Recently Hungary’s Prime Minister Viktor Orbán has started to argue for reinstating the death penalty. But the European Union prohibits capital punishment in its member states, and Orbán’s proposal has received a lot of flack in Brussels. Here’s my take on the morality of the death penalty, from Principium.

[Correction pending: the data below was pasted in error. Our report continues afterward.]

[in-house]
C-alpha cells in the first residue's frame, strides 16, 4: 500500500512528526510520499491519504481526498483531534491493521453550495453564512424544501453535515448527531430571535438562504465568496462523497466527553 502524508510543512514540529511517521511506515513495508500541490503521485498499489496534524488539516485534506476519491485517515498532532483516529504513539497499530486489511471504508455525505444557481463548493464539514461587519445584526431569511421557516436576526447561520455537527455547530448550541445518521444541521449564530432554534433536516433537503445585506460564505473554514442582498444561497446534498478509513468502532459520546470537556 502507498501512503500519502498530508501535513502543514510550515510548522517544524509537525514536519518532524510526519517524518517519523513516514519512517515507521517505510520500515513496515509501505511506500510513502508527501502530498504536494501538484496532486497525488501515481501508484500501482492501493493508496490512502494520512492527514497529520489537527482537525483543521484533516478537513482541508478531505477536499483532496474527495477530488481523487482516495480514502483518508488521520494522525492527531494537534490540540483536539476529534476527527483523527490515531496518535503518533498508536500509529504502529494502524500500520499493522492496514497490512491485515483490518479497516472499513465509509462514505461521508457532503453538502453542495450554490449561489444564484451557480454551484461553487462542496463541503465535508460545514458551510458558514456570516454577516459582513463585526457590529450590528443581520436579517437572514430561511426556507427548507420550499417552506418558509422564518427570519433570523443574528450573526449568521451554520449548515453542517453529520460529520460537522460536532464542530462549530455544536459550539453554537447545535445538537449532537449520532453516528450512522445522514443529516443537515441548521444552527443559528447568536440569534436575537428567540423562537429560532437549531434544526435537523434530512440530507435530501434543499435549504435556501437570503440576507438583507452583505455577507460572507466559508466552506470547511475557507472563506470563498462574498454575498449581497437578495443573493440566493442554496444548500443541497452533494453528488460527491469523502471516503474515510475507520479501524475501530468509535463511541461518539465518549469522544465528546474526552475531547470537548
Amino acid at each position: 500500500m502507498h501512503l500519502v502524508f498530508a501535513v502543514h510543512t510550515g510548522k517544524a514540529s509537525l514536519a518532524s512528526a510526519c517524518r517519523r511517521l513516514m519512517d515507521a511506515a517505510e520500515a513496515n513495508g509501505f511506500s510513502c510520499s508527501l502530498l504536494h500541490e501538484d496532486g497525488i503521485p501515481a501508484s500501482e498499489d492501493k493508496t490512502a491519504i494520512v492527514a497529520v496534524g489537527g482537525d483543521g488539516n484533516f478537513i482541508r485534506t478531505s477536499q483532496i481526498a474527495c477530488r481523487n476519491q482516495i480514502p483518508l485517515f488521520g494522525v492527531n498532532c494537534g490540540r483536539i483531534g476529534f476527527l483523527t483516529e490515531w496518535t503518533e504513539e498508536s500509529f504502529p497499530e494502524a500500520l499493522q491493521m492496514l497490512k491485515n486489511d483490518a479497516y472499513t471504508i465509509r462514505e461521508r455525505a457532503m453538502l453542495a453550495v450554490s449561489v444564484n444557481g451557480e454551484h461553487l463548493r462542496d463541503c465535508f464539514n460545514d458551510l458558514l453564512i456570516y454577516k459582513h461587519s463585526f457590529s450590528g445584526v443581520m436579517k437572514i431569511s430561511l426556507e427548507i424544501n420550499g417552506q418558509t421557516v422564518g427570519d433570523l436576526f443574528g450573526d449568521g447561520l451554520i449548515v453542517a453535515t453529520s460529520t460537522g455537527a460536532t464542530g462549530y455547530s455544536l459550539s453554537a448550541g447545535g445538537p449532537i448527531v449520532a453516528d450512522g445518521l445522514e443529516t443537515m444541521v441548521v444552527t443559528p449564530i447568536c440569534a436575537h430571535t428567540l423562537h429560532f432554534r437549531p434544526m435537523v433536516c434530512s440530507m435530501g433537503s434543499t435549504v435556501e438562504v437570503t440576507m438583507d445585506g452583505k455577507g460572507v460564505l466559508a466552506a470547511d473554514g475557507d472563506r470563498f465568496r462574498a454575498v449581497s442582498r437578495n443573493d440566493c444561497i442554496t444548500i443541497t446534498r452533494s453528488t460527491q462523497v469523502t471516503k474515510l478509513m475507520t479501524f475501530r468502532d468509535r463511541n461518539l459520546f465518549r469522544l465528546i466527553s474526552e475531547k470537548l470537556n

The philosopher Immanuel Kant believed justice required the death penalty, and many today, following Kant, have argued that to abolish capital punishment is to undermine principles of justice essential to a healthy body politic. The Christian churches, historically committed to the idea of retributive justice, long supported the death penalty, turning against it only in the twentieth century. Indeed, Pope John Paul II came close to rejecting the death penalty altogether in the encyclical Evangelium vitae. What do these competing evaluations of the death penalty teach us about justice and punishment? Does justice require the death penalty or not?